It’s no secret that sexism runs rampant in geek culture, and there are plenty of accounts to back up that little fact. Being a female fan can be frustrating and exhausting so much of the time. But I want to take a moment to appreciate the fortuitous lack of sexism I have personally had to face in regards to my geeky hobby.
No one ever told me that I couldn’t like anime, that I couldn’t play Dragonball Z or Pokemon on the playground. Nobody ever told me that I should only like anime that is intended for young girls, like Cardcaptor Sakura. Maybe I was just lucky enough to live in a community that didn’t seek to make me overtly feminine, but it has been my experience that girls who like anime are rarely challenged for their hobby (at least not by society on the whole; individual interactions may vary).
Last week I bought a used book, Anime from Akira to Princess Mononoke: Experiencing Contemporary Japanese Animation (2001, Palgrave Macmillan). It was written by Susan J. Napier, a woman. It is dedicated to Napier’s daughter. The cover is graced by Motoko Kusanagi, the (female) protagonist of Ghost in the Shell (1995, Production I. G.). The inscription on the inner cover informs me that the previous owner was also of the female persuasion (or at least that they had a typically female name). This particular series of coincidences aside, most of the fan art, fan fiction, and cosplay that I see online is carried out by women and girls.
Where did we all come from? How did we overtake the world of animanga fandom? And – not to sound ungrateful – why the heck, in a society that still likes to believe that women can’t have serious interests outside of shopping and man-hunting, are we not being told “no, you can’t?” I have some theories, but conclusive evidence eludes me.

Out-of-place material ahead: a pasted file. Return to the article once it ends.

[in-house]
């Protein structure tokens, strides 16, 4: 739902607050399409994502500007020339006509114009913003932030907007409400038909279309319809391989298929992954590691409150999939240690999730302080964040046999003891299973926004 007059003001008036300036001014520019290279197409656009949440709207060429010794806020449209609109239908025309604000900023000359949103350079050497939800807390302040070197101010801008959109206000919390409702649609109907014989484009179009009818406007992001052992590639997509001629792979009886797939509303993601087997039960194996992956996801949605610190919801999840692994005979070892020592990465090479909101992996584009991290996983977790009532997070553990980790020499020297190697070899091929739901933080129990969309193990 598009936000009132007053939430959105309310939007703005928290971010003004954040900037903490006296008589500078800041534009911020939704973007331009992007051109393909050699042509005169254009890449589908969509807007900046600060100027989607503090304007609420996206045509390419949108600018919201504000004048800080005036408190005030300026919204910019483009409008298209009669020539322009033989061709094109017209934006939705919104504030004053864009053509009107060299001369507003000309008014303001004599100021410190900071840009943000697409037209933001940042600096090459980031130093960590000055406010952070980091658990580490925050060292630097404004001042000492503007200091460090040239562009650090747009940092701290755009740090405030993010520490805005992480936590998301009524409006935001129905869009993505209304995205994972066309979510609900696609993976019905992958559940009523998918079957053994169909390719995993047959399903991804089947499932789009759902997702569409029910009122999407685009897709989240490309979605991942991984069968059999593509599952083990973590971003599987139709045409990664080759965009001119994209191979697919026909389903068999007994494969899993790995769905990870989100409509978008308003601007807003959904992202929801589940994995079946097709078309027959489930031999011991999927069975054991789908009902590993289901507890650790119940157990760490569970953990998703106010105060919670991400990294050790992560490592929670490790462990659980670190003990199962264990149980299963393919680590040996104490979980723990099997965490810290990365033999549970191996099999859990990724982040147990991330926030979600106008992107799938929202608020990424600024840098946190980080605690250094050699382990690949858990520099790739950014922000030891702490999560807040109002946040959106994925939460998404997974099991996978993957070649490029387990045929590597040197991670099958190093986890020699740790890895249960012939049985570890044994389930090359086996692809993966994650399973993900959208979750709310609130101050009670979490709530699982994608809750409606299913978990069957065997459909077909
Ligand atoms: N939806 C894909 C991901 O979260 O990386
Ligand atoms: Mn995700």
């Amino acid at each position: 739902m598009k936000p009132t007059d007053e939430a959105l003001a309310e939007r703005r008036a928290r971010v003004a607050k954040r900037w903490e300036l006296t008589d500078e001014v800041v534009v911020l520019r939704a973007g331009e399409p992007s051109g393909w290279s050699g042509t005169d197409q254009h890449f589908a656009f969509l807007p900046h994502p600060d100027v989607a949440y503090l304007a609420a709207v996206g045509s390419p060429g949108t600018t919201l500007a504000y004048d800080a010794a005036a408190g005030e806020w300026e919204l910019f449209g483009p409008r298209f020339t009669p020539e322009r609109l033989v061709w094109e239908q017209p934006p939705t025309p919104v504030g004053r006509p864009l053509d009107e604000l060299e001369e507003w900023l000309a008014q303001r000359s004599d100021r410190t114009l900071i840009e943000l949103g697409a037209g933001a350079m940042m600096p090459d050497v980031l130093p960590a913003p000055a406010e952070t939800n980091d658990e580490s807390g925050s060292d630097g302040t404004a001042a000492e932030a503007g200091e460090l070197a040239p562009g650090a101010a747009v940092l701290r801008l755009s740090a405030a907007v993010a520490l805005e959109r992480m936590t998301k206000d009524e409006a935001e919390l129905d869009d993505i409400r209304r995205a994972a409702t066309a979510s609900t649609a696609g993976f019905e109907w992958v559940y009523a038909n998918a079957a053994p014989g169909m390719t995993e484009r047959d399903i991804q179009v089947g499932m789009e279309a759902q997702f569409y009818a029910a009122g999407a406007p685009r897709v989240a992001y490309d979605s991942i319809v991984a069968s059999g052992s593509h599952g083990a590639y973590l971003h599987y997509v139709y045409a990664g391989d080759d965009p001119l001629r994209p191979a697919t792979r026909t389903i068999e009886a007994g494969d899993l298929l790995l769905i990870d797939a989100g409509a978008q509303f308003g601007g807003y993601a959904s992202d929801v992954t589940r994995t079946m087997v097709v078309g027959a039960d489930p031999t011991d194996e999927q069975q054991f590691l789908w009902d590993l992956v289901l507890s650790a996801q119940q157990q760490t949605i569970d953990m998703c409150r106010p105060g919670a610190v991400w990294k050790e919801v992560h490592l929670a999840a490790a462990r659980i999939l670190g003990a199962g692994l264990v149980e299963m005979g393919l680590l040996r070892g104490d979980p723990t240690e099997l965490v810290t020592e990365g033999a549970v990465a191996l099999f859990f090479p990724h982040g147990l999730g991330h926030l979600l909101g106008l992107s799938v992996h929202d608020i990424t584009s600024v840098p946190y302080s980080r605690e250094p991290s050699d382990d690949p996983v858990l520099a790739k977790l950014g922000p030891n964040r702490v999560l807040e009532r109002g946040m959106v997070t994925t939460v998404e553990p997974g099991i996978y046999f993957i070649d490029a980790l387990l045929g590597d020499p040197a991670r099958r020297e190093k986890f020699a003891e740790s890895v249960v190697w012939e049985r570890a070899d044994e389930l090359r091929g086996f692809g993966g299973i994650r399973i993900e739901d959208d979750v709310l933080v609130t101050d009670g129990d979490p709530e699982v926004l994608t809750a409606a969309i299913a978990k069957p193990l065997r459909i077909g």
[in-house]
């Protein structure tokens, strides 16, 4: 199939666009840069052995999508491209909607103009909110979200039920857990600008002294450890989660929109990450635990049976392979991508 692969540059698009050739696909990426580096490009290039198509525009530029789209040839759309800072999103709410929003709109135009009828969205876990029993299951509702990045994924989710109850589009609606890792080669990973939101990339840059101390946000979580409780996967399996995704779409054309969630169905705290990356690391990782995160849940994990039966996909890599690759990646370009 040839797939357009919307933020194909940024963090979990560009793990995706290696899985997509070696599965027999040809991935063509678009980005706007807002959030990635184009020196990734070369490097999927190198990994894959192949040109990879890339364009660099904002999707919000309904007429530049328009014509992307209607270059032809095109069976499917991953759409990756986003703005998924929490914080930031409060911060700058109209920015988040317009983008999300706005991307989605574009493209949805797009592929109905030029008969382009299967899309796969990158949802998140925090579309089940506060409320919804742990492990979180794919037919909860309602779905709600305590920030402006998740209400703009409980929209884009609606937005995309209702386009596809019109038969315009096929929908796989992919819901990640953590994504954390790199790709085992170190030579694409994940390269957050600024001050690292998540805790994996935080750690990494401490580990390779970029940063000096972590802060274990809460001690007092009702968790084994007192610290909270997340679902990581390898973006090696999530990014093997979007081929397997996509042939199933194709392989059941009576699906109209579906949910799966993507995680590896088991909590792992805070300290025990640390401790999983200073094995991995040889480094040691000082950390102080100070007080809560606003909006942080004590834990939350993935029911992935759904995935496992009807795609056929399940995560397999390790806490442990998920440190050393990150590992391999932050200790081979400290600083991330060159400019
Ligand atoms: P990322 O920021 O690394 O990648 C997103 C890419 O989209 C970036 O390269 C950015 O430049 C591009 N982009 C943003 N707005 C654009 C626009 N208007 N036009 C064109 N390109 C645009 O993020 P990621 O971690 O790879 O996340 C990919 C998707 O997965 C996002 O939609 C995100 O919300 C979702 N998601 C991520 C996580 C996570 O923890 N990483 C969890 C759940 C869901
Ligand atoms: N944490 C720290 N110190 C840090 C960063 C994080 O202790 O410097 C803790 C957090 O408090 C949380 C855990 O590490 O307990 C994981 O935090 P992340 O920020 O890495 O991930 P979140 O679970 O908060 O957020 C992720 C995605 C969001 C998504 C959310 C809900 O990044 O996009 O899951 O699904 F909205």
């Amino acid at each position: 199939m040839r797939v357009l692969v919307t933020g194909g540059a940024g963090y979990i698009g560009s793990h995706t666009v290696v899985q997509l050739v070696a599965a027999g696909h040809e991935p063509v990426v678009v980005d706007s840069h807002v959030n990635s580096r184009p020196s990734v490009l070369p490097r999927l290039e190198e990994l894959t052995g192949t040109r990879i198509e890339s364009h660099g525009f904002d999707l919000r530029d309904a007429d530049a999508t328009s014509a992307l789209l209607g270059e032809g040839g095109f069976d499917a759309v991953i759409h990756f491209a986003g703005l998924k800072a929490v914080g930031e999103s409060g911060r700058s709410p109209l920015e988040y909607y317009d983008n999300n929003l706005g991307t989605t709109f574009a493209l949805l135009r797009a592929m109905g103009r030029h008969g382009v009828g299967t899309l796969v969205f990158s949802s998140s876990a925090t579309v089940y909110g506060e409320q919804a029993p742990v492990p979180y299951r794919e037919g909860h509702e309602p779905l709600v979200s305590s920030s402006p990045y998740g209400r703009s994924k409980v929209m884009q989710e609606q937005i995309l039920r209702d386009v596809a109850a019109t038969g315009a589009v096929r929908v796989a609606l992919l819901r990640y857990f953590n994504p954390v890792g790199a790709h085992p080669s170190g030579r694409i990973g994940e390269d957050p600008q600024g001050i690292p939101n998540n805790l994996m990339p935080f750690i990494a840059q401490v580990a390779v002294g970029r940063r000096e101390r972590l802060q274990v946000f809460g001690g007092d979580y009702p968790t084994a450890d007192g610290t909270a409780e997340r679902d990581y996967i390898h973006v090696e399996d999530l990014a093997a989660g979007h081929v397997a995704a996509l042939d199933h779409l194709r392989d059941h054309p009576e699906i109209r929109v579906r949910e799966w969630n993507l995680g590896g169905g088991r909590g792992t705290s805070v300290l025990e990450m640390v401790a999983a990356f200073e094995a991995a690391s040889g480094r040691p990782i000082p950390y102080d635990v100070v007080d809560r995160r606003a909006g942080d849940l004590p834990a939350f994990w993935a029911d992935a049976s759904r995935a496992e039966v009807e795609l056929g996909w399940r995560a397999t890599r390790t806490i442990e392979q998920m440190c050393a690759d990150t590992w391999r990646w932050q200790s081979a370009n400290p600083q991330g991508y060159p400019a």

My first theory is that animanga is actually seen as being “girly” here in the States. This is actually what my fiance said he thought of anime in high school, though he was unable to articulate its inherent femininity. My best guess is that, unlike American cartoons or comics, a lot of emphasis has always been placed on rendering animanga to be beautiful. Attention is paid to details like cherry blossoms and sparkling waterfalls, not to mention the phenomenon of bishonen and bishojo (pretty boys and girls). Couple that with the vast proliferation of manga geared toward young women hitting it big Stateside (Pretty Guardian Sailor Moon, Cardcaptor Sakura, Peach Girl, Marmalade Boy, Mars, Kodomo no Omacha…need I say more?), and it doesn’t present itself as the most testosterone-driven media.
However, while shojo manga were hugely popular during the Japanese media boom of the 90s/early 2000s, it was the shonen titles that were the cash cows of the small screen (Dragonball Z, Pokemon, Gundam Wing, Yu Yu Hakusho, Yu-Gi-Oh!). And the girls who were reading manga had probably already watched a good deal of the anime that was aired on prime time, which brings me to my next point: While certain titles may be geared toward a specific audience, in Japan everyone consumes animanga to some degree. Some of the most popular anime in the States are titles that originally saw light as manga in Weekly Shonen Jump. Shonen Jump is the best-selling manga magazine (and probably the best selling magazine in general) in all of Japan. It’s geared toward young boys, but there is no age or gender cap on who can buy it. I once saw a statistic that one in every eight Japanese people bought the One Piece manga. Obviously, if the story is good, consumption will follow.